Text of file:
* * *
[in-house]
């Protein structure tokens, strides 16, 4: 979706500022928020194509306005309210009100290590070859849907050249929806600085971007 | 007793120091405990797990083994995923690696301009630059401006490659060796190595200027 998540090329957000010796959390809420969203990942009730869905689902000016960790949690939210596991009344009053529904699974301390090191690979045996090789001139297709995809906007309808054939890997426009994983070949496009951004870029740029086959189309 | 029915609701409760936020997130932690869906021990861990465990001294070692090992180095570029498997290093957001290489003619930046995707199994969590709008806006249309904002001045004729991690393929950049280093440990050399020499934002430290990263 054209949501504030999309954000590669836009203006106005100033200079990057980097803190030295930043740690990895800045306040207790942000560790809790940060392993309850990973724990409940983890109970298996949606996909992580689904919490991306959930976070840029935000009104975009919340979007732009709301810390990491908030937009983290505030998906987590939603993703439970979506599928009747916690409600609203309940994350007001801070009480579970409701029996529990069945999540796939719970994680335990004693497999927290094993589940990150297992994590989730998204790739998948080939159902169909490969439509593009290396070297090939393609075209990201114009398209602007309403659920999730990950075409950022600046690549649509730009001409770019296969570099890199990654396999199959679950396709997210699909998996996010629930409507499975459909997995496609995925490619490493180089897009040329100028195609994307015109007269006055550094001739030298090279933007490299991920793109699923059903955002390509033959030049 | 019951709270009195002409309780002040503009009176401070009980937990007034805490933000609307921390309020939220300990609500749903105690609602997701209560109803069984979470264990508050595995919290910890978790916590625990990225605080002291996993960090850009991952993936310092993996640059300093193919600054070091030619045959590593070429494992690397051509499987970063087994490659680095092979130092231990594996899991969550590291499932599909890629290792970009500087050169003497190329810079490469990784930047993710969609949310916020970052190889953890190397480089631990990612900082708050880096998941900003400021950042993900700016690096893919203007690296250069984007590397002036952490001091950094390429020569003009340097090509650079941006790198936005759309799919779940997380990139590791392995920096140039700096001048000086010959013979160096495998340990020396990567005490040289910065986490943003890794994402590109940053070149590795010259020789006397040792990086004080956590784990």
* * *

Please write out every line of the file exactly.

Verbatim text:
[in-house]
């Protein structure tokens, strides 16, 4: 979706500022928020194509306005309210009100290590070859849907050249929806600085971007 | 007793120091405990797990083994995923690696301009630059401006490659060796190595200027 998540090329957000010796959390809420969203990942009730869905689902000016960790949690939210596991009344009053529904699974301390090191690979045996090789001139297709995809906007309808054939890997426009994983070949496009951004870029740029086959189309 | 029915609701409760936020997130932690869906021990861990465990001294070692090992180095570029498997290093957001290489003619930046995707199994969590709008806006249309904002001045004729991690393929950049280093440990050399020499934002430290990263 054209949501504030999309954000590669836009203006106005100033200079990057980097803190030295930043740690990895800045306040207790942000560790809790940060392993309850990973724990409940983890109970298996949606996909992580689904919490991306959930976070840029935000009104975009919340979007732009709301810390990491908030937009983290505030998906987590939603993703439970979506599928009747916690409600609203309940994350007001801070009480579970409701029996529990069945999540796939719970994680335990004693497999927290094993589940990150297992994590989730998204790739998948080939159902169909490969439509593009290396070297090939393609075209990201114009398209602007309403659920999730990950075409950022600046690549649509730009001409770019296969570099890199990654396999199959679950396709997210699909998996996010629930409507499975459909997995496609995925490619490493180089897009040329100028195609994307015109007269006055550094001739030298090279933007490299991920793109699923059903955002390509033959030049 | 019951709270009195002409309780002040503009009176401070009980937990007034805490933000609307921390309020939220300990609500749903105690609602997701209560109803069984979470264990508050595995919290910890978790916590625990990225605080002291996993960090850009991952993936310092993996640059300093193919600054070091030619045959590593070429494992690397051509499987970063087994490659680095092979130092231990594996899991969550590291499932599909890629290792970009500087050169003497190329810079490469990784930047993710969609949310916020970052190889953890190397480089631990990612900082708050880096998941900003400021950042993900700016690096893919203007690296250069984007590397002036952490001091950094390429020569003009340097090509650079941006790198936005759309799919779940997380990139590791392995920096140039700096001048000086010959013979160096495998340990020396990567005490040289910065986490943003890794994402590109940053070149590795010259020789006397040792990086004080956590784990």